Despite Ice Cream Sandwich being less than a year old, Google has taken the decision to release the latest version of its mobile OS, Jelly Bean. The fact that the Mountain View company has given this latest iteration a version number of 4.1 rather than 5 has led many to suspect that Jelly Bean would be nothing more than an updated ICS experience.
We got hold of a Jelly Bean-equipped Samsung Galaxy Nexus to take a look at the operating system in its purest form and to find out whether this latest Android platform is a simple refinement or game changing overhaul.
- Project Butter UI
- Google Now digital assistant
- Enhanced voice recognition software
- Overhauled notification centre
- Increased Android Beam functionality
- Improved camera app
- Google Maps Offline
- Updated widget behaviour
First impressions of Jelly Bean offer a platform that appears somewhat similar to its predecessor, albeit with some incremental changes such as increased lockscreen functionality.
What does become apparent very quickly, though, is the speed and smoothness with which the OS runs – handset navigation and menu transitions in particular offer an incredibly lag-free user experience. This is thanks to Google’s Project Butter, which offers improved display refresh signals and system frame-rates (in addition to a new touch input system) that gives extra power to the CPU every time the user touches the screen. The technology behind it may be complex, but Project Butter helps Jelly Bean provide possibly the fastest operating system experience we have ever come across.
Other changes, such as the ability to adjust widget sizes, provide a continuation of the infinitely customisable nature of Android that the platform has become famous for.
Another major advancement introduced with Jelly Bean is Google Now, an intelligent software assistant that uses location and search data to build a bespoke information database for everything from local weather information, to translation capabilities. By tracking your search habits and geodata, the software gradually builds up an idea of where you are and what you are doing. It even learns a user’s daily commute and offers traffic information before said user sets off on the journey to work. The concept sounds somewhat intrusive, but in reality works intuitively and non-invasively.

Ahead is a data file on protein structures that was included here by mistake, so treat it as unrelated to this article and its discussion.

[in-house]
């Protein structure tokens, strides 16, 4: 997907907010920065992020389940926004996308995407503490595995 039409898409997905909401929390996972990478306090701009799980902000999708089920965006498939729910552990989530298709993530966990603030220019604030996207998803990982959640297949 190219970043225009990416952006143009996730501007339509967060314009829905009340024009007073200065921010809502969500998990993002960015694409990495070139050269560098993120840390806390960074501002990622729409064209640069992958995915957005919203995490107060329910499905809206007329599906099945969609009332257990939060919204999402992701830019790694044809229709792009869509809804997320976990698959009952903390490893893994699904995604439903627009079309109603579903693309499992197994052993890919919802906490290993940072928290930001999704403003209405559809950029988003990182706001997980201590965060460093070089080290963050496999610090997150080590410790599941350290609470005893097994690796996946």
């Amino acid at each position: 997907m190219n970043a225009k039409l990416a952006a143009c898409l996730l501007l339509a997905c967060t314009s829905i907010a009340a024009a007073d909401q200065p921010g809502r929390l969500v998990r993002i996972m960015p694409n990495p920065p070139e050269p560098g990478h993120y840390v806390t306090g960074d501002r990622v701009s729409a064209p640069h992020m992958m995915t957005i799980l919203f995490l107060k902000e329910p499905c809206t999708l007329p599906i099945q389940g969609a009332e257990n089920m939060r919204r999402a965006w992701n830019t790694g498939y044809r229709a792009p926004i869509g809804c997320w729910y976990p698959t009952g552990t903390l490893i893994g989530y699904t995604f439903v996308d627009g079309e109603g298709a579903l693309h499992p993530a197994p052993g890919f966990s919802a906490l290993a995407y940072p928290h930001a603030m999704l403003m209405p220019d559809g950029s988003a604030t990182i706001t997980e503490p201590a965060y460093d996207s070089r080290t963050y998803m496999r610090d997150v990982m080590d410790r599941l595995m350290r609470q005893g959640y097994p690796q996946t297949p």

Information is provided via a series of cards which are accessed simply by swiping up from any screen on the device, with the resulting interface offering an environment unlike anything seen within Android before. Voice recognition is also included à la Siri, but as with its Apple counterpart the software is still in the early stages of development and is best viewed as a novelty element.
Alongside Google Now, the other major new aspect of Jelly Bean is the updated notification bar. The Android pull-down menu has always been a real strength of the platform, with iOS only recently catching up, and the improvements on an already intuitive system are apparent here. Notifications are pulled from messaging and social networks as usual but also integrated is excellent functionality such as the ability to expand email notifications to read an excerpt. Additionally, the bar pulls information from Google Now, so a recent search for directions will transfer seamlessly, allowing sat nav to be accessed with one tap from the notification bar.
Whether third party applications will take real advantage of this new functionality remains to be seen, but the possibilities are certainly exciting here.
Although the real benefits of Jelly Bean look to involve improved integration into a users life over time, our initial inspection of the operating system left us gobsmacked by its capabilities. Although it does not initially impose itself as a radical departure from ICS, the platform very quickly starts to impress with both its speed and finesse. Whereas Android Gingerbread and, to a lesser extent, Ice Cream Sandwich, at times became sluggish and laggy Jelly Bean remains consistently stable when in use.
Google Now really needs time invested in it in order to really get the most out of the digital assistant, but the interface is inherently usable and on the whole it feels infinitely more usable than the likes of Apple’s Siri.
We fully expect manufacturers will carry out their usual re-skinning of the OS when it goes out to their devices and the platform will inevitably suffer as a result. However, on the Galaxy Nexus and in its purest form, Android Jelly Bean could possibly be the most complete mobile operating system produced to date.